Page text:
Credit: Mack Liederman/Block Club Chicago
A portrait of Branko Jordanovski and Jelica Jordanovska, shortly after their arrival in the United States.

The couple worked nights at a South Side commercial bakery owned by Jelicia Jordanovska’s brother. They saved enough in six months to open their own restaurant in Lincoln Park, and took over an Italian sub shop.

The couple remodeled the place by hand and added its signature wood paneling, opening the doors of Branko’s in January 1976, Gordana Jordanovska said.

“I worked with what I had. And that was snacks and sandwiches,” said Gordana Jordanovska. “They thought if they could bake bread, they could make a sandwich.”

The couple picked banana peppers, tomatoes, dill, parsley, basil and nettle from their backyard, chopped their own vegetables, trimmed meats by hand and put homemade marinara sauce on Chicago-style Italian steaks, Gordana Jordanovska said.

“They believed in slow food with fast service,” said Gordana Jordanovska. “I think the people who came here and ate can appreciate it, but my parents never felt the need to talk about it.”

Credit: Gordana Jordanovska
The Jordanovskis, circa 1980, have kept their old restaurant and Volvo in mint condition ever since.

The couple’s four daughters grew up playing with empty Vienna Beef boxes and doing their math homework behind the counter, Gordana Jordanovska said. They helped their parents take orders in English and worked 14-hour days alongside them, including during summers at university, Ilinka Jovanovic said.

As children, they would stand on cartoon milk and take five or six orders at a time as lines stretched down Fullerton Avenue, Ilinka Jovanovic said.

“But it never felt like a job. It was our way of life,” said Ilinka Jovanovic. “It was a joy to do it together as a family. It was a team effort. And then the neighborhood became our family too.”

Holidays like Slava were spent dancing with the family in the restaurant’s dining room, Gordana Jordanovska said. They would fire up the grill late at night when they were tired and hungry, she said.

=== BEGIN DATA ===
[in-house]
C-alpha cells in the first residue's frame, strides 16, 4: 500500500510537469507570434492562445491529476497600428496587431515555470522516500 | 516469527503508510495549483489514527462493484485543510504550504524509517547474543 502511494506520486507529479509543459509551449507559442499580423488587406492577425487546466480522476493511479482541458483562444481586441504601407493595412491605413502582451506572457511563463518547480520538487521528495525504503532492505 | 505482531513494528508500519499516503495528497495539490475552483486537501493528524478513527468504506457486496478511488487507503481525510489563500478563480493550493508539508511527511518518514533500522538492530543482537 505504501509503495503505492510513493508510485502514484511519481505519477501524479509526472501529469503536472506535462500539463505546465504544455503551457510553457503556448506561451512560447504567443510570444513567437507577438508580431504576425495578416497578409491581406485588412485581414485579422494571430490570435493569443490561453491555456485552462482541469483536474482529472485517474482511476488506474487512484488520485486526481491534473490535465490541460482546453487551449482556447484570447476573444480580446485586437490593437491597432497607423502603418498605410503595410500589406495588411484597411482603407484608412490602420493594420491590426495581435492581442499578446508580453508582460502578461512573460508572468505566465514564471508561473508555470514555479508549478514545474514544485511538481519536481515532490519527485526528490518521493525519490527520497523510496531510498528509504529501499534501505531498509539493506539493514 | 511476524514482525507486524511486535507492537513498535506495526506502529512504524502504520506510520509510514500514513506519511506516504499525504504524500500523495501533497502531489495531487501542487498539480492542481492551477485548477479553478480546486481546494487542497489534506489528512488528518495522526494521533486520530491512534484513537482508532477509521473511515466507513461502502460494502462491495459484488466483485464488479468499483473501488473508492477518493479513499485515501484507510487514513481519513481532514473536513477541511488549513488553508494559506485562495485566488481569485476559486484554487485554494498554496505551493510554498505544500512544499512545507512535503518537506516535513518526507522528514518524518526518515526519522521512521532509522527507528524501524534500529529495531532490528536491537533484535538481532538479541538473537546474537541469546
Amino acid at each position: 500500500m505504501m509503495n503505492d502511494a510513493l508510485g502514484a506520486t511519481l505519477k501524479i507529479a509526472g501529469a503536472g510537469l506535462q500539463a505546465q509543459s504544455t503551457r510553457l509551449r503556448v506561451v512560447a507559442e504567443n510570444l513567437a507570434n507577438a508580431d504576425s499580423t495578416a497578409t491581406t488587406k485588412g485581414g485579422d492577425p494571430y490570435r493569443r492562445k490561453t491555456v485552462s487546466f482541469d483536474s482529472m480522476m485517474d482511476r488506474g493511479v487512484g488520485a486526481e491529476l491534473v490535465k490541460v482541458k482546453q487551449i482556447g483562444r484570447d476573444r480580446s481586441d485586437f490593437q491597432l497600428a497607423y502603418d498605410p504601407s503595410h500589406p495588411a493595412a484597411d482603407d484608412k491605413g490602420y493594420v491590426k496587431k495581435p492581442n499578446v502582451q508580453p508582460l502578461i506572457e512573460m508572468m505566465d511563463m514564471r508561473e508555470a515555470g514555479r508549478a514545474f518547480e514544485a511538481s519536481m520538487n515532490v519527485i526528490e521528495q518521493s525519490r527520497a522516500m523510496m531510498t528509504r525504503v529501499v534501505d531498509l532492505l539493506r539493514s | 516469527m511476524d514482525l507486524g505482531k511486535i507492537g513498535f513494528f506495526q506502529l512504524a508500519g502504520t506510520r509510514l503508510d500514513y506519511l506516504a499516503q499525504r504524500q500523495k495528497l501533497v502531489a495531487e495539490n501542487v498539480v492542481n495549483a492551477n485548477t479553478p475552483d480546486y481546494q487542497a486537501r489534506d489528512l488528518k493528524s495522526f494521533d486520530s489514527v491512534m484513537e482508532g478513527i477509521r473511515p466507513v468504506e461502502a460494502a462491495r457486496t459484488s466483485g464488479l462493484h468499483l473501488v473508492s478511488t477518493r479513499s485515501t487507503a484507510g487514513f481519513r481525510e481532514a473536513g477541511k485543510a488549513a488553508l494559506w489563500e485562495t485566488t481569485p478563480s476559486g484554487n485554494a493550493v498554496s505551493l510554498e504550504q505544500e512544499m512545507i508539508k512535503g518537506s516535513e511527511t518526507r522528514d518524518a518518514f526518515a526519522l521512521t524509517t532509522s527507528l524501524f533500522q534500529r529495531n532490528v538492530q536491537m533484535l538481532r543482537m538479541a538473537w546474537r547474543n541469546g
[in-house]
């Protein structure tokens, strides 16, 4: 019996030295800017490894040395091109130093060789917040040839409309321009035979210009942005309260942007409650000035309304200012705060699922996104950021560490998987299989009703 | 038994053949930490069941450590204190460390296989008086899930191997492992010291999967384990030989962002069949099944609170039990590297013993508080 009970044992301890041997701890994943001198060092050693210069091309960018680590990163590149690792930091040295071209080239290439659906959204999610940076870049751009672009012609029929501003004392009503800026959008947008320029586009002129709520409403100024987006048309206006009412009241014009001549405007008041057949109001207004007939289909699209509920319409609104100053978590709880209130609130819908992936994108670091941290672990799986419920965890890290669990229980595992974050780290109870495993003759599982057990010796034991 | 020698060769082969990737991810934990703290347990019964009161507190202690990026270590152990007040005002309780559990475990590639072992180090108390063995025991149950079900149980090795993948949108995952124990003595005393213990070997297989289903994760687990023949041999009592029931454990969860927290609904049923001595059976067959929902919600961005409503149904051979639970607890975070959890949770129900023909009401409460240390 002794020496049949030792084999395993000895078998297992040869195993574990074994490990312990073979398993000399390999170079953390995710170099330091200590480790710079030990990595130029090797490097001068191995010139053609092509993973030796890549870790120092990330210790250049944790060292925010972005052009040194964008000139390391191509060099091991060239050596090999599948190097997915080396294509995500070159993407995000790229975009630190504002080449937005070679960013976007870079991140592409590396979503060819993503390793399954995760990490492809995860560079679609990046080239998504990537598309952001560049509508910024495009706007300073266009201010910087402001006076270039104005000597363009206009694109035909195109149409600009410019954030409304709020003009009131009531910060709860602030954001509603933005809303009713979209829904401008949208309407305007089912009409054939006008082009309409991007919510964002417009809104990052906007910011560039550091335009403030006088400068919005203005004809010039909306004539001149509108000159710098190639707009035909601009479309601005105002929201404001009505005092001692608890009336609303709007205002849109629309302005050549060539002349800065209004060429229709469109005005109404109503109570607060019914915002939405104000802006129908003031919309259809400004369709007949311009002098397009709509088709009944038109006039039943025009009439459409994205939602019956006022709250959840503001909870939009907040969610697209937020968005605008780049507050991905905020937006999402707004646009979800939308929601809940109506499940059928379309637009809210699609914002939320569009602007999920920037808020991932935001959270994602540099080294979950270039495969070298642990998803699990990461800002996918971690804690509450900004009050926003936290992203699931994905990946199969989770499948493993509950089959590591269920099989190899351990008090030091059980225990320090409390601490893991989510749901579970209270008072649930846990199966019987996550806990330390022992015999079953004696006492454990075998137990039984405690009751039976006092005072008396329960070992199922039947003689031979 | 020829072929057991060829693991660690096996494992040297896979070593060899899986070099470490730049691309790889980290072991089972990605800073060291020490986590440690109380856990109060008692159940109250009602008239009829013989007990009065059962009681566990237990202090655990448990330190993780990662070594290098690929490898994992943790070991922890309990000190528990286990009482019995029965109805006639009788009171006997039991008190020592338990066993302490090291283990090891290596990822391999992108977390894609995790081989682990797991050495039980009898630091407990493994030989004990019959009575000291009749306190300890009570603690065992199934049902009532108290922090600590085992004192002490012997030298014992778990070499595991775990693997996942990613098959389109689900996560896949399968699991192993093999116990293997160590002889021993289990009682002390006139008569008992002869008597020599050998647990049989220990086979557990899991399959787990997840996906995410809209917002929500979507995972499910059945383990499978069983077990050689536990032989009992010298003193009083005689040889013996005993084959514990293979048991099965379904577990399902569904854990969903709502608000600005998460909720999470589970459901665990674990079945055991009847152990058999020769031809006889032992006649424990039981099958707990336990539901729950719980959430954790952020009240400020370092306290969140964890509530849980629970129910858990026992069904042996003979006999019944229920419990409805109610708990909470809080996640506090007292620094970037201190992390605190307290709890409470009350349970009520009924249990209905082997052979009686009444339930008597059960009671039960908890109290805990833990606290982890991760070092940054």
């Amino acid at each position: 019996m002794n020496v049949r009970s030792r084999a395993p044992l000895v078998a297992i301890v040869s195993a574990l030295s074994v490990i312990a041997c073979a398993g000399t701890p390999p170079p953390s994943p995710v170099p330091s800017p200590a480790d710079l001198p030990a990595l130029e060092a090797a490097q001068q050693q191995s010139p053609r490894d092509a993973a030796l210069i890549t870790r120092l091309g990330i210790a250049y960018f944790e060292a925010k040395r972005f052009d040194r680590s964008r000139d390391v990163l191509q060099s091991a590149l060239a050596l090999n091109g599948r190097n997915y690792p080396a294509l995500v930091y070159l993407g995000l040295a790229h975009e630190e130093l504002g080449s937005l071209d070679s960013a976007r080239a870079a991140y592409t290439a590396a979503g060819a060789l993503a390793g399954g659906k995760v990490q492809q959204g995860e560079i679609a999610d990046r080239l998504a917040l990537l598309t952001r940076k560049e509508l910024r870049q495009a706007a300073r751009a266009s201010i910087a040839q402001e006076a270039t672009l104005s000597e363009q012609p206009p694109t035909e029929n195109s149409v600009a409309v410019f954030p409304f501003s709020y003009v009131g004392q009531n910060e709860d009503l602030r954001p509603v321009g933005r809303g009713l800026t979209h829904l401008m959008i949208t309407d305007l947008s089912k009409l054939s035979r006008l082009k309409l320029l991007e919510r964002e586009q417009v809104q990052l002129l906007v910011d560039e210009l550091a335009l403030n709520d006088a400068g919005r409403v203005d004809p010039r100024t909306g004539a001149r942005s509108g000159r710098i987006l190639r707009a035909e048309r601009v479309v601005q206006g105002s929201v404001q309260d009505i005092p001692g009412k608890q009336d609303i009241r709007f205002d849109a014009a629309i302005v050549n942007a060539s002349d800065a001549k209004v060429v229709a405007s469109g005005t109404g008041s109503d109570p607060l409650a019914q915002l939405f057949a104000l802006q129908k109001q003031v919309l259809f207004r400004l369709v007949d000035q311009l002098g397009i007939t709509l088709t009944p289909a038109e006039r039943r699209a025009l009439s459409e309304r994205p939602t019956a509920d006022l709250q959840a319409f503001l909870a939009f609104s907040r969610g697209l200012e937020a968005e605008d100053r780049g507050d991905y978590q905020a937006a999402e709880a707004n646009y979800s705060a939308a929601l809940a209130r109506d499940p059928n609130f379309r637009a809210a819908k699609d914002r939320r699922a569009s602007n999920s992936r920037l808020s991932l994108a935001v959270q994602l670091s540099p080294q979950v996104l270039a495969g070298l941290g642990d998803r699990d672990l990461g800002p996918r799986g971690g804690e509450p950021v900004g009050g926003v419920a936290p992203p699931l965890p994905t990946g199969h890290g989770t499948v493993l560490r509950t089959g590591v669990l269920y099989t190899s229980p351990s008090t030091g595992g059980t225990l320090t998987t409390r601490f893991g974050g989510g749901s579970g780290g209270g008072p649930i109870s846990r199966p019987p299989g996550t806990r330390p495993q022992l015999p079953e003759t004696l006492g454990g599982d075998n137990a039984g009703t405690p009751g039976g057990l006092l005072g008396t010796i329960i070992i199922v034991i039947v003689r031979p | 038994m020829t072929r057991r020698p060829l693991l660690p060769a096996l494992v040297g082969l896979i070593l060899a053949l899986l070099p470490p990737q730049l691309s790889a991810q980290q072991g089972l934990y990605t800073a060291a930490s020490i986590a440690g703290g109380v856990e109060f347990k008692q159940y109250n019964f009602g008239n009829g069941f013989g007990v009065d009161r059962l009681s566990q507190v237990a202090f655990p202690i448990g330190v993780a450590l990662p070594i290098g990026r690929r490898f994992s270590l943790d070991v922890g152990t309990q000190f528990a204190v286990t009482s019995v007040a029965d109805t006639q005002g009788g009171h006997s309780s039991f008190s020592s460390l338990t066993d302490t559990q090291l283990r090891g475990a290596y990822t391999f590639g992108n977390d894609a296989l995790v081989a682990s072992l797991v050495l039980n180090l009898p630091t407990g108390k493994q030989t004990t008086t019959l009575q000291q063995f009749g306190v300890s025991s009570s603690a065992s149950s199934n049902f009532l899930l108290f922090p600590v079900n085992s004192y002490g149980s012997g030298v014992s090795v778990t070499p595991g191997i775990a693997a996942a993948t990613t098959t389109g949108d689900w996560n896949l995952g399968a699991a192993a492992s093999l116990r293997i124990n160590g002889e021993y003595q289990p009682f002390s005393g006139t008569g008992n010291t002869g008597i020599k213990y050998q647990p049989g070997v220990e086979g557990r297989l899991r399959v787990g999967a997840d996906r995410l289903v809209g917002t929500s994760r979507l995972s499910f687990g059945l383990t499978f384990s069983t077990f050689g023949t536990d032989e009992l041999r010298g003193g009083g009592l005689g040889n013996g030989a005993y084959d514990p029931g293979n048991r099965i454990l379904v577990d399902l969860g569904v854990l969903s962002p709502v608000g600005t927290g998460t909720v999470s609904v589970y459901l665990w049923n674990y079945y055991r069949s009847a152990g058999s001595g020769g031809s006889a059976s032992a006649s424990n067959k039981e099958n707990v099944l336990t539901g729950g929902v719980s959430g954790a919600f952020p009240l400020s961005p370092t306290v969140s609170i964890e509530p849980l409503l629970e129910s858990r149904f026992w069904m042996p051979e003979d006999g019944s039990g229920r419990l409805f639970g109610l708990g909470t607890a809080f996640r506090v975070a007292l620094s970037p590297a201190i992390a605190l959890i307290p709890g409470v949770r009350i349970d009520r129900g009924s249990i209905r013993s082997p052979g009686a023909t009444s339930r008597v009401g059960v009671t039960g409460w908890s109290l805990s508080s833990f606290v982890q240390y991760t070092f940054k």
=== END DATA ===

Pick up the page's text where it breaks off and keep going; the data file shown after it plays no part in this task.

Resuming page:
Credit: Gordana Jordanovska
Branko Jordanovski with his four daughters at the family restaurant: Andja Skurteska, Ilinka “Beba” Jovanovic, Gordana Jordanovska and Branka Jordanovska

Branko produced the basics as DePaul University grew around him. Jovanovic remembers when Branko’s front yard was a gravel parking lot; in the corner there were hills where children threw frisbees and sunbathed. The food they liked has stayed the same.

Jelica Jordanovska was serving French fries again, and students were sending her Mother’s Day cards. They brought her parents to meet the couple when they visited the campus. Some brought their own children and then their grandchildren, Gordana Jordanovska said.

The couple fed the late-come-off kitchen staff at Charlie Trotter’s, hosted dancers and soccer players from Yugoslavia, and prepared traditional stews and soups like pasulj and goulash for the family, telling Chicagoans to “try this” if they saw roasted peppers. on the grill, said Gordana Jordanovska.

It wouldn’t matter if you were a few dollars short on a hot meal, Gordana Jordanovska said.

“There was always enough food for everyone. This is how we were raised,” she said.